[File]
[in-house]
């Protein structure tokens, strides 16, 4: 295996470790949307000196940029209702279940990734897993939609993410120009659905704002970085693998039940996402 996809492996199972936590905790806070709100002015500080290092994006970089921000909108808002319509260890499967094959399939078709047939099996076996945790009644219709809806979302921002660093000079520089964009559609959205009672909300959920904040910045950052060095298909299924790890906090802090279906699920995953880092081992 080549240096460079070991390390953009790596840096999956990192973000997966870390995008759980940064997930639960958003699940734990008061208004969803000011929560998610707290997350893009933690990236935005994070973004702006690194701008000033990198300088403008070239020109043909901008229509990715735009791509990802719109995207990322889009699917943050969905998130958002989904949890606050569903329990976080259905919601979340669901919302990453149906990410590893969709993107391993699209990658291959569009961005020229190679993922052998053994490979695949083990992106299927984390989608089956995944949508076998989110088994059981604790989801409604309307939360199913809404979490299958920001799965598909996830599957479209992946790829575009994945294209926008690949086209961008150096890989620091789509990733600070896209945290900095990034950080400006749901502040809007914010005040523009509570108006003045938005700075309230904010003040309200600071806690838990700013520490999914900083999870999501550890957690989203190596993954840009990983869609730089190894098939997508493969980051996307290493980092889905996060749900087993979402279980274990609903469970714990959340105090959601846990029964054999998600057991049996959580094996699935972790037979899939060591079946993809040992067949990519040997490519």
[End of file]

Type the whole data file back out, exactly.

[in-house]
């Protein structure tokens, strides 16, 4: 295996470790949307000196940029209702279940990734897993939609993410120009659905704002970085693998039940996402 996809492996199972936590905790806070709100002015500080290092994006970089921000909108808002319509260890499967094959399939078709047939099996076996945790009644219709809806979302921002660093000079520089964009559609959205009672909300959920904040910045950052060095298909299924790890906090802090279906699920995953880092081992 080549240096460079070991390390953009790596840096999956990192973000997966870390995008759980940064997930639960958003699940734990008061208004969803000011929560998610707290997350893009933690990236935005994070973004702006690194701008000033990198300088403008070239020109043909901008229509990715735009791509990802719109995207990322889009699917943050969905998130958002989904949890606050569903329990976080259905919601979340669901919302990453149906990410590893969709993107391993699209990658291959569009961005020229190679993922052998053994490979695949083990992106299927984390989608089956995944949508076998989110088994059981604790989801409604309307939360199913809404979490299958920001799965598909996830599957479209992946790829575009994945294209926008690949086209961008150096890989620091789509990733600070896209945290900095990034950080400006749901502040809007914010005040523009509570108006003045938005700075309230904010003040309200600071806690838990700013520490999914900083999870999501550890957690989203190596993954840009990983869609730089190894098939997508493969980051996307290493980092889905996060749900087993979402279980274990609903469970714990959340105090959601846990029964054999998600057991049996959580094996699935972790037979899939060591079946993809040992067949990519040997490519």